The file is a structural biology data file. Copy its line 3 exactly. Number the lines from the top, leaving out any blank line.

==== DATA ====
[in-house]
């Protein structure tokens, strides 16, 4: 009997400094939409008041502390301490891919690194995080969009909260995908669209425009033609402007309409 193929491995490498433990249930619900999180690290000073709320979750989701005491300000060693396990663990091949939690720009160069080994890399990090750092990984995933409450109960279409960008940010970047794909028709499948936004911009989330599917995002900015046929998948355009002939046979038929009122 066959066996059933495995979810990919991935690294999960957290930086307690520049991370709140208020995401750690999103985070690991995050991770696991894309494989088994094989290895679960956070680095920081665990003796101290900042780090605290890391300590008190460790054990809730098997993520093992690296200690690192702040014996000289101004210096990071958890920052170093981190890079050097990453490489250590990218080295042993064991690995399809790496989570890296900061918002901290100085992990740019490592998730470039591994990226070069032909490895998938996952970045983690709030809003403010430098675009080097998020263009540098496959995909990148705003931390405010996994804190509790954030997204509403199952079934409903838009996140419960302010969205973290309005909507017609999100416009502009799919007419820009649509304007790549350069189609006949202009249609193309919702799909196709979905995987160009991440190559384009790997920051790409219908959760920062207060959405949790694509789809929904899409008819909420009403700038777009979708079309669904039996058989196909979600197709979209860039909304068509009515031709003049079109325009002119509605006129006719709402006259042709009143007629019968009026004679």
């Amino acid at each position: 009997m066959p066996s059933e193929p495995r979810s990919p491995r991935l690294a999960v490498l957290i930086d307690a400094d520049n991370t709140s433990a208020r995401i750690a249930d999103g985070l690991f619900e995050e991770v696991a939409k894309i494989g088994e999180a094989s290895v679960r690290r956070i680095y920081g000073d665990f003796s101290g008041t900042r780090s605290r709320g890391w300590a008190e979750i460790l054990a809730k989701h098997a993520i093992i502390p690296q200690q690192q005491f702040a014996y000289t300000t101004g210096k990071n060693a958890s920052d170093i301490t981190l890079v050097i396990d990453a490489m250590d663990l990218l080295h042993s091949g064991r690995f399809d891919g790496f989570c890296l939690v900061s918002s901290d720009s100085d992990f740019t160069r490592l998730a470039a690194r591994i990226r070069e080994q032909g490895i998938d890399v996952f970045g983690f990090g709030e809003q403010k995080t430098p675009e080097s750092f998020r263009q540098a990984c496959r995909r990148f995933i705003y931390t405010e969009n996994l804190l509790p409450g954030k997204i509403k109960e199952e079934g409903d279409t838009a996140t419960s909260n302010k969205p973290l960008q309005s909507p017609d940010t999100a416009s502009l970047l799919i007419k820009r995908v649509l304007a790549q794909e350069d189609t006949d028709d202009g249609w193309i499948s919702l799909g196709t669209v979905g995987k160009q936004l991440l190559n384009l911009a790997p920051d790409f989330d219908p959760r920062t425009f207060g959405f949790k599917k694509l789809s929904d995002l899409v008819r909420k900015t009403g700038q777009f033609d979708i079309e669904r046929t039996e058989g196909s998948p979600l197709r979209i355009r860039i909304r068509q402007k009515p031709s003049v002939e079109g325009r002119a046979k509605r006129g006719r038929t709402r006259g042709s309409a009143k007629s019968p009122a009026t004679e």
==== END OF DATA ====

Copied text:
């Amino acid at each position: 009997m066959p066996s059933e193929p495995r979810s990919p491995r991935l690294a999960v490498l957290i930086d307690a400094d520049n991370t709140s433990a208020r995401i750690a249930d999103g985070l690991f619900e995050e991770v696991a939409k894309i494989g088994e999180a094989s290895v679960r690290r956070i680095y920081g000073d665990f003796s101290g008041t900042r780090s605290r709320g890391w300590a008190e979750i460790l054990a809730k989701h098997a993520i093992i502390p690296q200690q690192q005491f702040a014996y000289t300000t101004g210096k990071n060693a958890s920052d170093i301490t981190l890079v050097i396990d990453a490489m250590d663990l990218l080295h042993s091949g064991r690995f399809d891919g790496f989570c890296l939690v900061s918002s901290d720009s100085d992990f740019t160069r490592l998730a470039a690194r591994i990226r070069e080994q032909g490895i998938d890399v996952f970045g983690f990090g709030e809003q403010k995080t430098p675009e080097s750092f998020r263009q540098a990984c496959r995909r990148f995933i705003y931390t405010e969009n996994l804190l509790p409450g954030k997204i509403k109960e199952e079934g409903d279409t838009a996140t419960s909260n302010k969205p973290l960008q309005s909507p017609d940010t999100a416009s502009l970047l799919i007419k820009r995908v649509l304007a790549q794909e350069d189609t006949d028709d202009g249609w193309i499948s919702l799909g196709t669209v979905g995987k160009q936004l991440l190559n384009l911009a790997p920051d790409f989330d219908p959760r920062t425009f207060g959405f949790k599917k694509l789809s929904d995002l899409v008819r909420k900015t009403g700038q777009f033609d979708i079309e669904r046929t039996e058989g196909s998948p979600l197709r979209i355009r860039i909304r068509q402007k009515p031709s003049v002939e079109g325009r002119a046979k509605r006129g006719r038929t709402r006259g042709s309409a009143k007629s019968p009122a009026t004679e």